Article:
UPDATE, THURSDAY, 3:30 P.M.: Eight former Pilot executives and employees will face trial for alleged fraud beginning on Halloween in Chattanooga before a Chattanooga area jury.

Government prosecutors, defense attorneys and U.S. District Judge Curtis Collier reviewed case plans Thursday afternoon in a hearing at U.S. District Court in downtown Chattanooga.

Defense lawyers sought to move the case because of heavy pre-trial publicity.

Collier agreed the case could move to Chattanooga.

The trial is expected to take four to six weeks. The judge, however, would like to see it move much quicker.

"We will move along pretty quickly," he told attorneys.

Collier said the jury would hear evidence Mondays through Thursdays. He said he thought considering the length of the trial that it would be good for the jury to have Fridays off to tend to personal business.

The judge also said he planned to conduct voir dire - jury questioning - to help expedite the selection process.

Collier, who presides in Chattanooga, said the Pilot case had not gotten as much press attention here as it has in Knoxville. He noted sports fans in the area might be more cognizant of the case than anyone else because of CEO Jimmy Haslam's ownership of the Cleveland Browns.

He said he also he thought the privately owned fuel and truck stop firm had a lower business presence here than in Knoxville.

A pre-trial hearing is set for Oct. 3 in Chattanooga.

ORIGINAL STORY: Lawyers have endorsed holding the federal trial of eight former Pilot execs and employees in Chattanooga as a way to counter publicity about the high-profile case.

But a judge still wants to consider the idea.

On Thursday afternoon, attorneys for the eight are meeting at the federal courthouse in Chattanooga before Judge Curtis Collier. They're also expected to discuss deadlines for filing appropriate motions and records, although the trial still is expected to commence Oct. 31, 2017.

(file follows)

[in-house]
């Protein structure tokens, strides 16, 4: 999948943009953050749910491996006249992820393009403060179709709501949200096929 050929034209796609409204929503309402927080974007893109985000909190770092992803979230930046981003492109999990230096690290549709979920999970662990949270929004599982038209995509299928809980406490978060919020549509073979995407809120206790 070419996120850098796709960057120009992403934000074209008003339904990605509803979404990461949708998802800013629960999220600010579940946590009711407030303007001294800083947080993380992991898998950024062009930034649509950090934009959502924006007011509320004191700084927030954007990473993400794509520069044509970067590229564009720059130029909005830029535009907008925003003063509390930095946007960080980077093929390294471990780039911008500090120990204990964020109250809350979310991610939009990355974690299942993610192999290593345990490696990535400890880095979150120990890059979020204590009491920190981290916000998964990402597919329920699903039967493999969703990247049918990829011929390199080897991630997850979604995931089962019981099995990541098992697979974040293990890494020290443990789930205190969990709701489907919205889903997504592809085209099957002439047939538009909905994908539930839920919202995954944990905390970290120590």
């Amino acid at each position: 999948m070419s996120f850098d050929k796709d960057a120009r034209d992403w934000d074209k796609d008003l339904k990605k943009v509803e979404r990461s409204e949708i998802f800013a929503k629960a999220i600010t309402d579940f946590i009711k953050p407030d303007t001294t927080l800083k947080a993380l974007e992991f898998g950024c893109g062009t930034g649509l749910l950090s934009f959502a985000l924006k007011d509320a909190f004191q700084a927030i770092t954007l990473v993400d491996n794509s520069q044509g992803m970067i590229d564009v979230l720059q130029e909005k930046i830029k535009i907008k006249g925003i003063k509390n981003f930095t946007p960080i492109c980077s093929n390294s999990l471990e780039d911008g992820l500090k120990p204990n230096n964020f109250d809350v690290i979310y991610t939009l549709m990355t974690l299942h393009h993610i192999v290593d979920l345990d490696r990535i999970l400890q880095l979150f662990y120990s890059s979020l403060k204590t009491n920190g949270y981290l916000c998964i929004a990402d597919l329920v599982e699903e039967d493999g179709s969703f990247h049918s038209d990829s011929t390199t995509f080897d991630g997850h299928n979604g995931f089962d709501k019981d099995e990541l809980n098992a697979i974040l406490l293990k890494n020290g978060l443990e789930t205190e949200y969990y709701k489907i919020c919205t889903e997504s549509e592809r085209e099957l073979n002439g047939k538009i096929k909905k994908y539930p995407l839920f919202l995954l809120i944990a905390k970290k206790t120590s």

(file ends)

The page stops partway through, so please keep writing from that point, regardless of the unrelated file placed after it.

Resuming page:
The eight including Mark Hazelwood, the former Pilot president, are accused of taking part in a multimillion-dollar scheme to cheat some trucking customers out of fuel rebates. They're charged with various counts of fraud.

Pilot CEO Jimmy Haslam is not under indictment and has said he knew nothing about the alleged scheme.

Related: New judge to hear Pilot case

Read more about the Pilot prosecution here.

In April 2013, federal agents raided Pilot's Knoxville headquarters in Bearden. They'd been working with a confederate who secretly recorded conversations during which Pilot employees allegedly talked about the scam and how to pull it off.

The eight were indicted in early 2016. They've pleaded innocent.

Ten other employees have pleaded guilty, are cooperating with the government and may end up testifying. They have yet to be sentenced.

On June 20, lawyers for the defendants awaiting trial filed a very brief "Joint Position Statement" about where to hold the trial. It stated in part "...they agree to conducting the trial in the Chattanooga Division of the Eastern District of Tennessee."

FBI agents raid Pilot headquarters in Knoxville on April 15, 2013.

It's doubtful the defendants themselves will appear Thursday in Chattanooga. It's likely at least one of the attorneys will take part by phone, records indicate.

Those under indictment: Hazelwood; Scott "Scooter" Wombold, former vice president of national accounts; John ‘Stick” Freeman, former vice president of sales; account rep Katy Bibee; account rep Heather Jones; Vicki Borden, former director of wholesale and inside sales; Karen Mann, former regional account representative; and John Spiewak, former regional sales manager in Ohio.